Statistics South Africa (StatsSA) 2023 reports that in the third quarter, the youth unemployment rate in South Africa was 41.2% (expanded definition). Youth unemployment (15-34 years) is 43.4% or 4.6 million. The Department of Higher Education and Training (DHET) 2023 reports that 53.2% of the youth (15-34 years) in the third quarter of 2022 were not in employment, education, or training (NEET).
We do not need a downsized government as neoliberals suggest; we need “managed capitalism” or a Keynesian economic strategy. Keynesianism prescribes that to stimulate economic growth, there must be an increase in aggregate demand; this is achieved by increasing government spending and cutting taxes (expansionary fiscal policy) to reduce unemployment considerably.
Political-economic problems that compound youth unemployment rate in South Africa
Rationalisation and consolidation of the public sector and organisational restructuring in the private sector depletes jobs in the hundreds of thousands. This is a by-product of the Growth Employment and Redistribution Strategy (GEAR) 1996, construed mainly as a self-imposed Structural Adjustment Programme (SAP).
Another problem is inept governance and unrepentant corruption in the public sector, particularly in local government and State-Owned Enterprises (SOEs). This became glaringly evident in the State of Capture Commission Report released in 2022.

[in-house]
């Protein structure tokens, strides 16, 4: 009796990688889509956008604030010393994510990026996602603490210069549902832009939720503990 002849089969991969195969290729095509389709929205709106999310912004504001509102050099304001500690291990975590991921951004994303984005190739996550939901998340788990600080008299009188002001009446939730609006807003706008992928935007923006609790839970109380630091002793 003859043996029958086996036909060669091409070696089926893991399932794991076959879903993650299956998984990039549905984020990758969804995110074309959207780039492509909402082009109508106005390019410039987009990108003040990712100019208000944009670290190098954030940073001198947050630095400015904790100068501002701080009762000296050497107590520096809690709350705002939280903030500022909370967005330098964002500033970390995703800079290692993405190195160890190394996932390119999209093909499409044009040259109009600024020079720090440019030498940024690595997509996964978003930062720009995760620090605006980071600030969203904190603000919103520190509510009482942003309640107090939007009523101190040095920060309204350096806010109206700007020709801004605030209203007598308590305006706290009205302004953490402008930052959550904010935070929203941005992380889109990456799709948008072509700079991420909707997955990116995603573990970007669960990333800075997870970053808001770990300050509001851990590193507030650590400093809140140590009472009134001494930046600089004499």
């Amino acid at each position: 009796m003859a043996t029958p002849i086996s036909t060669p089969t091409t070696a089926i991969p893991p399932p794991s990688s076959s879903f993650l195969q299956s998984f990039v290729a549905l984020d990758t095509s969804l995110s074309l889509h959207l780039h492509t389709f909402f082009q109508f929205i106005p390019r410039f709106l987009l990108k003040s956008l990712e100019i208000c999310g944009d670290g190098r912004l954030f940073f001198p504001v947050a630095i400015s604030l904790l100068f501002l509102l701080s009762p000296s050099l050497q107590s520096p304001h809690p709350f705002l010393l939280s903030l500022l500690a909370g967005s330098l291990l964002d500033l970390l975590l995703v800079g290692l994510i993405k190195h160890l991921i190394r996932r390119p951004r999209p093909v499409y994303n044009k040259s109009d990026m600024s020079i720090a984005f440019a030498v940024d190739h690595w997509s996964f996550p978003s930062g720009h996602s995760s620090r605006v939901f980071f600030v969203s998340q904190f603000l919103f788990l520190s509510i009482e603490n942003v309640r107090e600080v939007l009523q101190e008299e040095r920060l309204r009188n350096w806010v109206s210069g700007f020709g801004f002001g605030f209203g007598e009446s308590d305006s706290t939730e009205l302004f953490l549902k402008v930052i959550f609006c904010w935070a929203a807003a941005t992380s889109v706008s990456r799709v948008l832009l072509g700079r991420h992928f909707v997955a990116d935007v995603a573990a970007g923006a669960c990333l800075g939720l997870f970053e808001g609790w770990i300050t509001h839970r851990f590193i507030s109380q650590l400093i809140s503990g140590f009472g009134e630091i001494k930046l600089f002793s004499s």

The failure of Eskom causes loadshedding or power blackouts. A failure caused by syndicates doing their best to sabotage the SOE through an array of tactics, including the supply of low-quality coal, and rampant corruption, which incorporates politically connected service providers who, in turn, grease the palms of the governing party.
Financialisation is a preponderance of liquid assets (speculative investment or gambling on the stock market); this corresponds with a decline in the economy’s productive investment (property, plant, and equipment). Productive investment develops infrastructure and creates sustainable jobs. Automation, mainly in the banking and retail sectors, renders human resources obsolete and emphasises investment in technology instead.
Tied to the above is the relaxation of labour laws, which is responsible for the rise of insecure, short-term, and poorly-paying employment. The surge in precarious jobs is evident in both the public and private sectors and became acute, especially after the Covid-19 pandemic hit in 2020.
The above occurs because of political timidity by the governing elite and a lack of decisive labour market regulation by the government – policy failure.
The anti-labour absorption behaviour of enterprises, companies, or firms also characterises a demand-side failure.
Supply-side failure speaks to Technical Vocational Education Training (TVET) and Universities shortage of supply of the skillset required by enterprises, companies, or firms (the economy) that employ 73.3% of the labour force (Commission for Employment Equity [CEE] 2022/23 Annual Report).
The structure of the economy, characterised by a minerals-energy complex (economic dominance by mining, energy generation, finance, and agriculture), needs to be more accommodating to the demand for employment in the country.
The policy architecture in the democratic period has not meaningfully changed to positively impact the economy’s structure so that necessary employment is created.